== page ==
It’s not so much Meredith’s sheer ignorance and clinging to her beliefs that bothers the family, but the notion that Sybill simply won’t be around to protect Thad when he’s inevitably faced with ignorance. Meredith isn’t a bad person so much as she is, like the Stones, a person set in her ways and practicing the rituals she’s learned throughout her life. Mid-way when her sister Julie (Claire Danes) is brought into help her, she’s insistent that Meredith is a good person, even when she manages to upset the parents.
Despite the unusual casting, “The Family Stone” is about this odd clan that mesh together so well. The cast and their performances are flawless as they mix with incredible chemistry as everyone gets their chance to shine including Amy Addams, Dermot Mulroney, Luke Wilson, and Tyrone Giordano, respectively. They even mimic sibling antics, and perform their own inner circle rituals like speaking while signing (for Thad’s sake), and taking group pictures at every single occasion no matter how trivial. Despite the general affable behavior of the Stone clan, you can sense they’ve been through the wringer and rely on one another in spite of their great distances. It’s their bond that makes them strong, yet genuinely impossible for anyone new to be accepted.
This is made clear where Patrick makes it known that, like Meredith, Amy didn’t quite accept him at first, prompting Amy declare that she loves him. Thad snickers with “That took years!” Most of Sybill’s work is spent trying to reach her son Everett who’s lost touch with his attempts to seek fulfillment in order to seek stability with married life and non-stop work. This somehow gives him the notion that a new wife can replace the eventual loss of Sybill, and he’s generally stone faced throughout his struggles to integrate Meredith in to his family. It’s a very mad scurry for Sybill to complete her work with her children before she dies, and many of them need more guidance, which frightens her more than death.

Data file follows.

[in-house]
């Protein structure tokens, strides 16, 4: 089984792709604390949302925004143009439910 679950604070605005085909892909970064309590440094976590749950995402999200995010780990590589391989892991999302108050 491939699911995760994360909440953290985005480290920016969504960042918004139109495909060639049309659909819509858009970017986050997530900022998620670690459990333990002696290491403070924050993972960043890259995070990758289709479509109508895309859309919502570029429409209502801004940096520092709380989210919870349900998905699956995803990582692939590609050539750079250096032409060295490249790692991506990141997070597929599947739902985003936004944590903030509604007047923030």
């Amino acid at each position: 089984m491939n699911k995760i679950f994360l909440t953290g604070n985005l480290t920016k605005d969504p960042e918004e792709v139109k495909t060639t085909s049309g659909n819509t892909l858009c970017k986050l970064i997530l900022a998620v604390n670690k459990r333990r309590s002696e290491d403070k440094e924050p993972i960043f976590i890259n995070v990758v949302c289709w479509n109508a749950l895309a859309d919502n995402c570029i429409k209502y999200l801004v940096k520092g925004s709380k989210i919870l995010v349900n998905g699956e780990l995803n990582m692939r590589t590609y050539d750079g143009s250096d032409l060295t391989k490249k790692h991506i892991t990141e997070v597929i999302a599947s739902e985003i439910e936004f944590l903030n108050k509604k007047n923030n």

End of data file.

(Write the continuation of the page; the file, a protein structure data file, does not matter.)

Craig T. Nelson’s performance is especially powerful (and a stand out among a brilliant cast), depicting a well worn patriarch facing the rest of his life without his true love. “The Family Stone” admittedly dips in quality when director Thomas Bezucha tries to liven up the emotional turmoil with lame slapstick in the finale, but that doesn’t mar what’s a very emotional and touching movie about family. There’s no greater challenge in life than accepting that someone we love is going to die and nothing we can do will keep them with us just a little longer. “The Family Stone” touches on that brutal turmoil with immense humanity, attesting to the power of family and how they can help us weather the storm.
Originally published on Pop Optiq; has been extended and altered.